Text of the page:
Negative Effects Hearing Parents Education Essay

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The environment children grow up in is a major influence on their personality and how they interact with and are perceived by others, especially if the child has a disability. Deafness, hearing impairment, or hearing loss is a partial or total inability to hear leading the child in a world of its own with the parents in another. With this leads to the many negative effects a hearing parents have on their deaf child and how they could possible overcome it.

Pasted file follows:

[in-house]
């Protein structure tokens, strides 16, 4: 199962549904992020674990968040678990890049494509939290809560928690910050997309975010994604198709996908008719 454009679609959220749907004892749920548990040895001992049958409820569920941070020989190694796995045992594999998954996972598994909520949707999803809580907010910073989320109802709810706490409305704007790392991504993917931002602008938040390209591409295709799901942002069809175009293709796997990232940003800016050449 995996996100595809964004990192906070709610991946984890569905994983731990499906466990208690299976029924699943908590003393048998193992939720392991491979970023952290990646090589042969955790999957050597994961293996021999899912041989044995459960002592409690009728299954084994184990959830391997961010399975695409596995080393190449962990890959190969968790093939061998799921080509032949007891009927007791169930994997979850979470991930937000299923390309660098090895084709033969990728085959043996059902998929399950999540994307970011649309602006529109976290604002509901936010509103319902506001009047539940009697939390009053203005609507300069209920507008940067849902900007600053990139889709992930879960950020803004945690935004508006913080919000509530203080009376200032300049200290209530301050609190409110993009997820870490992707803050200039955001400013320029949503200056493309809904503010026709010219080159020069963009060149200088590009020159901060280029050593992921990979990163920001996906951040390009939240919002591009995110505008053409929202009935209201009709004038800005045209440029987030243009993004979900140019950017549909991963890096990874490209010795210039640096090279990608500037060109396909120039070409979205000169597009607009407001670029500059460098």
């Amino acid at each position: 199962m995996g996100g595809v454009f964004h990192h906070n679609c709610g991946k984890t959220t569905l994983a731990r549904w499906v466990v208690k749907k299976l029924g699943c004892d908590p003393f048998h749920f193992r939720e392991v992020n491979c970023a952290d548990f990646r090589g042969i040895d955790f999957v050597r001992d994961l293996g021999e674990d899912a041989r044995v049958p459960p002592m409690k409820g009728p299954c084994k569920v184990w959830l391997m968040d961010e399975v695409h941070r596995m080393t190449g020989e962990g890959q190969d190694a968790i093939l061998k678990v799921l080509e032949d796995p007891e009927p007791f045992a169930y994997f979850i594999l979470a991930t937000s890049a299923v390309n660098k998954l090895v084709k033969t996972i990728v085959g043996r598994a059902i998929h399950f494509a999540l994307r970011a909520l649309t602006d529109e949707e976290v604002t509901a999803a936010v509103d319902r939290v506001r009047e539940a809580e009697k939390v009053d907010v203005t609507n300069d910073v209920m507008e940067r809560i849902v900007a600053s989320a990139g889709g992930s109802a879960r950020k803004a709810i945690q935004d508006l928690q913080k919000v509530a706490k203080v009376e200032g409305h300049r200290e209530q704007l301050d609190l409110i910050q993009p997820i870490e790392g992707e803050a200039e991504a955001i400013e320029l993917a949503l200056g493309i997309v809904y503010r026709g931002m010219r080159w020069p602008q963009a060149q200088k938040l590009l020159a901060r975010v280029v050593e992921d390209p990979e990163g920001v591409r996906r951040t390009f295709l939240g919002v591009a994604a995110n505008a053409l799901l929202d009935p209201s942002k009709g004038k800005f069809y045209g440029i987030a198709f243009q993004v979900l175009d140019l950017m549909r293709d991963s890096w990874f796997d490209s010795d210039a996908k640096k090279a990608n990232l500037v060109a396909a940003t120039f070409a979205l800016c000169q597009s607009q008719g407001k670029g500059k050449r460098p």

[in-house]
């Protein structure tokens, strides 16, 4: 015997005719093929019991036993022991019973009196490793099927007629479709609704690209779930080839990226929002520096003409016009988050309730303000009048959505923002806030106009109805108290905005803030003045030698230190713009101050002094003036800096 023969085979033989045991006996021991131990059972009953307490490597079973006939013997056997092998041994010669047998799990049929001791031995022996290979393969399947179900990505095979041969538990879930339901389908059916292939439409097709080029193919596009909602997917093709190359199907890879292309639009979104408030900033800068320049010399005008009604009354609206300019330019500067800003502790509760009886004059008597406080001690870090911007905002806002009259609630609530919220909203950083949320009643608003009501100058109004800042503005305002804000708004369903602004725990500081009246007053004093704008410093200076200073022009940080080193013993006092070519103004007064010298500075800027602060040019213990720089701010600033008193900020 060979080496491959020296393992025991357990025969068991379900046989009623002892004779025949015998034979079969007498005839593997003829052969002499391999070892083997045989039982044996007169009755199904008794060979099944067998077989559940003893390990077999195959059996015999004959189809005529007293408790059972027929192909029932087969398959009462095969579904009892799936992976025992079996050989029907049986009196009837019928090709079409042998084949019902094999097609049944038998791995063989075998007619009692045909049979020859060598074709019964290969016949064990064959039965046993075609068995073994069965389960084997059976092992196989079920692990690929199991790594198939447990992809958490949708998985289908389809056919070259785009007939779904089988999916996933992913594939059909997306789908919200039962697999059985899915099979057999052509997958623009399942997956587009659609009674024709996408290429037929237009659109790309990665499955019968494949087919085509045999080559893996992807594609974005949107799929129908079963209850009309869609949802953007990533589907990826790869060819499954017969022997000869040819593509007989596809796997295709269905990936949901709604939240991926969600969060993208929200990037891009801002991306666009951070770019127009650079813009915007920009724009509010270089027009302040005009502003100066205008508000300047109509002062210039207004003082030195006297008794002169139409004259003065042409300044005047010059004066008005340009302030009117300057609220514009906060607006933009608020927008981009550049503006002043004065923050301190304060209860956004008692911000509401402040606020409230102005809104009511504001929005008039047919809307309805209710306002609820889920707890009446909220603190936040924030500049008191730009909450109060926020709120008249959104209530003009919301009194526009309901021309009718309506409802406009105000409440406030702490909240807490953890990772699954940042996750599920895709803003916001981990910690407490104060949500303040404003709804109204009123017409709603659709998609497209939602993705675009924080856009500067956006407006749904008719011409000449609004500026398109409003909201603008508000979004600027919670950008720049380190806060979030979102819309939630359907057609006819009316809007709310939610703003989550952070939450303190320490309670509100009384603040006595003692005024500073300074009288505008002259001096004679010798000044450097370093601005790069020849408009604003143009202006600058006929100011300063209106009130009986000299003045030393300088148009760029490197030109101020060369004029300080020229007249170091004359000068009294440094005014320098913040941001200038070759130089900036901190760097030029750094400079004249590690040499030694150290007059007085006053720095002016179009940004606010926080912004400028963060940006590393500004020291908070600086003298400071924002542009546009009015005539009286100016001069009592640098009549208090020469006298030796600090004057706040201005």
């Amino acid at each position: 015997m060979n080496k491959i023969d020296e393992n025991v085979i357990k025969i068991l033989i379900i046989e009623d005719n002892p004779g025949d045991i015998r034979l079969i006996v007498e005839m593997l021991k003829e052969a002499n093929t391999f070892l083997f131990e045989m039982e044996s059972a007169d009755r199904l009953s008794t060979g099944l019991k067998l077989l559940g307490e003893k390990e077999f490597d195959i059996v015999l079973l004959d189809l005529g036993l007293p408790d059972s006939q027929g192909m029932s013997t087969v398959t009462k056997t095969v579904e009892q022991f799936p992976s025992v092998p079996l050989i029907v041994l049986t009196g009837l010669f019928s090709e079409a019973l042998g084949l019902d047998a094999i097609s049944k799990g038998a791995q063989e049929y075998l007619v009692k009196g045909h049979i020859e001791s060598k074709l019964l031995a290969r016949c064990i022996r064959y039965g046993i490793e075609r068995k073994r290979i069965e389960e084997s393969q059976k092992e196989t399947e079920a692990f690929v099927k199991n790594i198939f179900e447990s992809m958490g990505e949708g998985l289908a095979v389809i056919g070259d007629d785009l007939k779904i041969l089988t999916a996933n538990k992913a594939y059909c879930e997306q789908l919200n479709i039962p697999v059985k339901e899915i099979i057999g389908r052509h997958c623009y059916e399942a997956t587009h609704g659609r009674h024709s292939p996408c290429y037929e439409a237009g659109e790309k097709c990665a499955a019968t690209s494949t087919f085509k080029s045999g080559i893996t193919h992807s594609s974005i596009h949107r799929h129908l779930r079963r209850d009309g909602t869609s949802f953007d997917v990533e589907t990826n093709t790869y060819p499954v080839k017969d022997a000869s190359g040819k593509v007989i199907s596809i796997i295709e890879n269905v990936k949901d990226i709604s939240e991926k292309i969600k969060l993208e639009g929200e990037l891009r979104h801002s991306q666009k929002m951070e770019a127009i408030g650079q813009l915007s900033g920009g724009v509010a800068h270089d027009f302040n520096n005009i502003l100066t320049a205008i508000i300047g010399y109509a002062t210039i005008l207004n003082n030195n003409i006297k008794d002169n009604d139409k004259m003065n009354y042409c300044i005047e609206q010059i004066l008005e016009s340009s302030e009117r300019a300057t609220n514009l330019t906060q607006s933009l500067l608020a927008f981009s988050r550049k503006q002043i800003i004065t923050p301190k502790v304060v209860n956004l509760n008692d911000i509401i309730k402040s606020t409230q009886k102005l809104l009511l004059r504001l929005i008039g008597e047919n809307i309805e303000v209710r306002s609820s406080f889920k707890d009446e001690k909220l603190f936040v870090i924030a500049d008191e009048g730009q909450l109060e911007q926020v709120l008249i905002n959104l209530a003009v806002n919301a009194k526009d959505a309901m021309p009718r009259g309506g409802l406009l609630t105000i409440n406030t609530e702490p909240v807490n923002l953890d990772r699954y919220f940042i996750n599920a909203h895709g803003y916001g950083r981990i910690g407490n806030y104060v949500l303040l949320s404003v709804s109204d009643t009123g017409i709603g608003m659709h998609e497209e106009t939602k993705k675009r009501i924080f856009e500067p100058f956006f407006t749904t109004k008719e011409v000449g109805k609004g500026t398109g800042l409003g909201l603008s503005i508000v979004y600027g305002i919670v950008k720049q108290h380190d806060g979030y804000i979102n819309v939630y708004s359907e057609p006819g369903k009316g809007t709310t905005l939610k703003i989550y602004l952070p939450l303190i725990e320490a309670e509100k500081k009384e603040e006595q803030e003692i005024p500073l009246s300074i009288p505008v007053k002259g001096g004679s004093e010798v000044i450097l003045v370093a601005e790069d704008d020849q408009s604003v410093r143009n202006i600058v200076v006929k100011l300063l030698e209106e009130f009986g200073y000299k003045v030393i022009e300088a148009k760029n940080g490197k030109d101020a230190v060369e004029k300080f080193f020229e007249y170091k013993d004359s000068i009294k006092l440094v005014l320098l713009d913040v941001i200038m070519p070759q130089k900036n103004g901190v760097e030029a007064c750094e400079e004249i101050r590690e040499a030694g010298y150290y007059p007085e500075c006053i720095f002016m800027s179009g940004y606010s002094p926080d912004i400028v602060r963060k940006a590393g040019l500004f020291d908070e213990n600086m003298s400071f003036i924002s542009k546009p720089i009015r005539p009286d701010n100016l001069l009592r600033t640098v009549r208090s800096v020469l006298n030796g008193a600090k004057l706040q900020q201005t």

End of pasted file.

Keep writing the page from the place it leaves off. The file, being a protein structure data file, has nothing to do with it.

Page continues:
Once hearing parents find out their child is deaf or hard of hearing nine times out of ten they see about getting cochlear implants. As said by Shari Roan Los Angeles Times "About 40 percent of such children now receive a cochlear implant, up from about 25 percent five years ago." Many don't realize that just to get an implant you must go through extensive surgery, which could lead to serious side effects. As Tanya Irvin writes on "Cochlear Implant Surgery Side Effects" she states some serious side effects that many parents don't realize going into the surgery "Serious side effects include a disturbance of facial nerves on the side where the device was implanted. The procedure requires close contact with facial nerves, and if they are damaged during surgery a temporary facial paralysis may result." Many think as soon as the child gets the implant they are now considered hearing, this is a false statement. Having an implant will not make them just like hearing people, deaf will always be deaf. So even if the parent goes through with giving their child the implant it will cost about 40,000 to 50,000 dollars for just one ear. This does not include the massive about of speech therapy the child would have to go through for most of their life. But the child not only needs excerpt help but also help at home parents have to give it 110 percent or they will never ever see the results they are looking for. In theory the cochlear implant is not always the smartest choice due to the many negative possibilities, and hard work that comes along with it.